To Tell Or Not To Tell That Is The Question…Unless It Is Told For You

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One of the most discussed, debated and controversial issues in the field of egg donation is disclosure. Namely, whether or not to tell your child about their genetic origins if an egg donor was used. Children having parents not genetically related to them is nothing new as adoption and sperm donation have been around for generations. Yet for reasons that I am not entirely convinced about, the two are not considered equatable. While the majority of parents who use donor sperm never tell their children (I recall one study from about a decade ago that reported that more than 85% of parents using donor sperm never disclosed that to their children), a different standard is emerging for children who are the product of egg donation. Recent studies, including this one, are pretty clear in their findings that children who learn about their origins at a young age do not have negative responses to that information.

Setting aside my own feelings about disclosure for now, it occurred to me as I was writing this post about the custody dispute between a lesbian couple, that perhaps the “to tell or not to tell” reference to Prince Hamlet should be replaced by Robert Burn’s famous line, “the best laid plans of mice and men.” According to the limited number of studies currently available, approximately half of all egg donor recipients have told or plan to tell their children. Based upon my own professional experience, I suspect the number that actually tell is well below 50% as the longer parents wait to tell, the harder it becomes until they finally reach a point of no return. But if parents were concerned that this information would be revealed to their child, against their wishes, would their decision to disclose be affected?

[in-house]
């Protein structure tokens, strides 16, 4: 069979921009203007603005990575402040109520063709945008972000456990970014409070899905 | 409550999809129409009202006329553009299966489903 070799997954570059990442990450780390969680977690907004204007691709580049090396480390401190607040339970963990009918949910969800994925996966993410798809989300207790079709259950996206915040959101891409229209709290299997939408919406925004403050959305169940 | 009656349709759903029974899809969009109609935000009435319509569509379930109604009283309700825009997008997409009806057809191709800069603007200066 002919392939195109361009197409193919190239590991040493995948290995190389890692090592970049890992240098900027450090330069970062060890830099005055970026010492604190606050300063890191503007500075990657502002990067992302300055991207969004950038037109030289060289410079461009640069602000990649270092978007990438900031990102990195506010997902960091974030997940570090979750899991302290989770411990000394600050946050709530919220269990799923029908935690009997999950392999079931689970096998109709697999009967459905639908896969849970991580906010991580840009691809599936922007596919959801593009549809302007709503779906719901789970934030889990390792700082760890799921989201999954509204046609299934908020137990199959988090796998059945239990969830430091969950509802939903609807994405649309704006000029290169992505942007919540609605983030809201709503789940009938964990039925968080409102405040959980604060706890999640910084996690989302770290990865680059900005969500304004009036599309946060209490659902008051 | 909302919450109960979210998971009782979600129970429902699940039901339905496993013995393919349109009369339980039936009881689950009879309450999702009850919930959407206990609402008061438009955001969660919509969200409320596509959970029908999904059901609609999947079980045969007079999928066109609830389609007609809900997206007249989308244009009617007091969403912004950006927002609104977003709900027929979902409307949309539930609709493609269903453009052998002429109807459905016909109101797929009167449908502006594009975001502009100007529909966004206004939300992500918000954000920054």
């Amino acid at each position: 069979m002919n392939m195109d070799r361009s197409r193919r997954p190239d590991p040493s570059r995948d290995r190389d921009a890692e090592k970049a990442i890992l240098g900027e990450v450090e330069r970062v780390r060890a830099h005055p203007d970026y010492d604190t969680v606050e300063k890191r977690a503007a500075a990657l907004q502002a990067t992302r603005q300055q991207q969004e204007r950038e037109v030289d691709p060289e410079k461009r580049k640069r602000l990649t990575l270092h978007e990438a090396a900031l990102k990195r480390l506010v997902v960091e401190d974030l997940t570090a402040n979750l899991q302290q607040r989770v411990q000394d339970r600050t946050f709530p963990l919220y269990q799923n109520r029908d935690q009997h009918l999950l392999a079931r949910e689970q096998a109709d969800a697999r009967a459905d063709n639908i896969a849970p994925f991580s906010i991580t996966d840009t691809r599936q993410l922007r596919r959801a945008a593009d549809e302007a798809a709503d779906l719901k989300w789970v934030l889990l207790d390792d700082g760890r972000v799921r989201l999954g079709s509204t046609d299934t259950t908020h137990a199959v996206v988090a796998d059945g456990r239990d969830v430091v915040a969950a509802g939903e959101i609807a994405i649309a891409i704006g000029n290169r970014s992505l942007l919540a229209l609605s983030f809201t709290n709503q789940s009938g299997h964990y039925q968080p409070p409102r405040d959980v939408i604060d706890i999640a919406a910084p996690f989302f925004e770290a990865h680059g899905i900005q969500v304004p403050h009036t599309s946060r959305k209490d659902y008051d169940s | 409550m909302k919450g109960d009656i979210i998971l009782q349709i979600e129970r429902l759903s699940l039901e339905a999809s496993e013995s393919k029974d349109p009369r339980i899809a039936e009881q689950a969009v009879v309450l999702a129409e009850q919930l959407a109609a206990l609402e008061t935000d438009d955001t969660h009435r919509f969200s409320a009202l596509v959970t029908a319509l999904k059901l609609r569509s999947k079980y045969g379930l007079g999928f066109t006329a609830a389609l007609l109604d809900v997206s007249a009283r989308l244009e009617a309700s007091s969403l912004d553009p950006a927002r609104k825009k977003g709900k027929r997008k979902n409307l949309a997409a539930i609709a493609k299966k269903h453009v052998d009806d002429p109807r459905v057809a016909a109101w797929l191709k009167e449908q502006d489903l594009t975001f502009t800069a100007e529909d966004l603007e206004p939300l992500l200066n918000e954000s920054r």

I have unfortunately had to deal with a number of clients who ended up getting separated and divorced during a pending surrogate or egg donor arrangement. In some of these cases, where donor gametes were involved, former clients attempted to prevail in the resulting custody battles by arguing that their genetic connection to the child justified an award of full custody. Marquess of Queensberry rules do not apply in custody disputes where each party throws the kitchen sink at each other in an effort to out-slime their spouse. In the end, the children typically suffer but perhaps even more so where their genetic origins are used as leverage in a divorce.

No parent enters into a surrogate or egg donor arrangement expecting to be divorced from their spouse. However, the realities are that fertility patients get divorced at the same rate as non-fertility parents and with our marriage dissolution rate at approximately 50%, parents really need to assess whether they will ultimately lose the right to choose the time, place and manner of their disclosure and what the resulting impact will be. Parenthetically, a fascinating study out of Denmark a few years ago found that the divorce rate is much lower in patients whose fertility treatment failed. The study, as I recall, found that while the general population got divorced at a 50% clip, only 10% of those who were unsuccessful at having a child through IVF actually got divorced. So if you were fortunate enough to have a child through IVF, you were five times more likely to get divorced than if you remained childless.

For those struggling with the issue of to tell or not to tell your child about their genetic origins, please be mindful of the possibility that someone might make that decision for you.

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